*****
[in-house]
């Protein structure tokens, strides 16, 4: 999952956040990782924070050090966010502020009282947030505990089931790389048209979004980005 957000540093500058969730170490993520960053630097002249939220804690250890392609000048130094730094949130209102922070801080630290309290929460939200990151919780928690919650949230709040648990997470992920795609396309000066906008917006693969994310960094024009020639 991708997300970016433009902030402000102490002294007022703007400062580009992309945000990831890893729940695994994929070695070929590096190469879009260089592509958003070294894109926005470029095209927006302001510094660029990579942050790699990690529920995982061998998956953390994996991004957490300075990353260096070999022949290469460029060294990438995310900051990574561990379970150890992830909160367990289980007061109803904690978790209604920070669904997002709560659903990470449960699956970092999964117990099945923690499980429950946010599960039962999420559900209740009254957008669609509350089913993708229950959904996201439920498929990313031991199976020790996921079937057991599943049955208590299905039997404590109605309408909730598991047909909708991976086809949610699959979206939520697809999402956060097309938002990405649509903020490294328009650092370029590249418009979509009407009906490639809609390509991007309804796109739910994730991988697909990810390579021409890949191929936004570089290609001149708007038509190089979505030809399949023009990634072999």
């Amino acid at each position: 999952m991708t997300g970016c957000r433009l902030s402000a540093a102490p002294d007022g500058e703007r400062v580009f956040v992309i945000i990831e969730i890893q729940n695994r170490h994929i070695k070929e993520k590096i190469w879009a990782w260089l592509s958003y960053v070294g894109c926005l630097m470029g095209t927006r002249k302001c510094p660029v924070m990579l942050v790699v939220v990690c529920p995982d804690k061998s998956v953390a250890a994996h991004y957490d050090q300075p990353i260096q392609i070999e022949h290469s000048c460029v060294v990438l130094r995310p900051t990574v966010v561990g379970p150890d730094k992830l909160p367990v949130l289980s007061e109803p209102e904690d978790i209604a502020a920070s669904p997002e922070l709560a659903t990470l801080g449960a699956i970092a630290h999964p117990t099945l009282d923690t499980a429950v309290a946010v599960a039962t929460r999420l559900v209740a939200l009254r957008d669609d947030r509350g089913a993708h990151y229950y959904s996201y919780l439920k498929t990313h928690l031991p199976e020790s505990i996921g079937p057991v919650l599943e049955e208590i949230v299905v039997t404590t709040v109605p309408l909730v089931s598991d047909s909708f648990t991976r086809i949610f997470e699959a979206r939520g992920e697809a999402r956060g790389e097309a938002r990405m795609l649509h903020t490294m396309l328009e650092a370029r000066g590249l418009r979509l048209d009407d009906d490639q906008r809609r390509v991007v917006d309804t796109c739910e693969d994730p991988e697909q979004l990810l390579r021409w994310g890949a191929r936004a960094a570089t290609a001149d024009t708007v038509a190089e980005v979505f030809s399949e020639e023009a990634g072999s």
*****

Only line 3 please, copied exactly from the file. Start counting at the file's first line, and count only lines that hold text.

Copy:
């Amino acid at each position: 999952m991708t997300g970016c957000r433009l902030s402000a540093a102490p002294d007022g500058e703007r400062v580009f956040v992309i945000i990831e969730i890893q729940n695994r170490h994929i070695k070929e993520k590096i190469w879009a990782w260089l592509s958003y960053v070294g894109c926005l630097m470029g095209t927006r002249k302001c510094p660029v924070m990579l942050v790699v939220v990690c529920p995982d804690k061998s998956v953390a250890a994996h991004y957490d050090q300075p990353i260096q392609i070999e022949h290469s000048c460029v060294v990438l130094r995310p900051t990574v966010v561990g379970p150890d730094k992830l909160p367990v949130l289980s007061e109803p209102e904690d978790i209604a502020a920070s669904p997002e922070l709560a659903t990470l801080g449960a699956i970092a630290h999964p117990t099945l009282d923690t499980a429950v309290a946010v599960a039962t929460r999420l559900v209740a939200l009254r957008d669609d947030r509350g089913a993708h990151y229950y959904s996201y919780l439920k498929t990313h928690l031991p199976e020790s505990i996921g079937p057991v919650l599943e049955e208590i949230v299905v039997t404590t709040v109605p309408l909730v089931s598991d047909s909708f648990t991976r086809i949610f997470e699959a979206r939520g992920e697809a999402r956060g790389e097309a938002r990405m795609l649509h903020t490294m396309l328009e650092a370029r000066g590249l418009r979509l048209d009407d009906d490639q906008r809609r390509v991007v917006d309804t796109c739910e693969d994730p991988e697909q979004l990810l390579r021409w994310g890949a191929r936004a960094a570089t290609a001149d024009t708007v038509a190089e980005v979505f030809s399949e020639e023009a990634g072999s």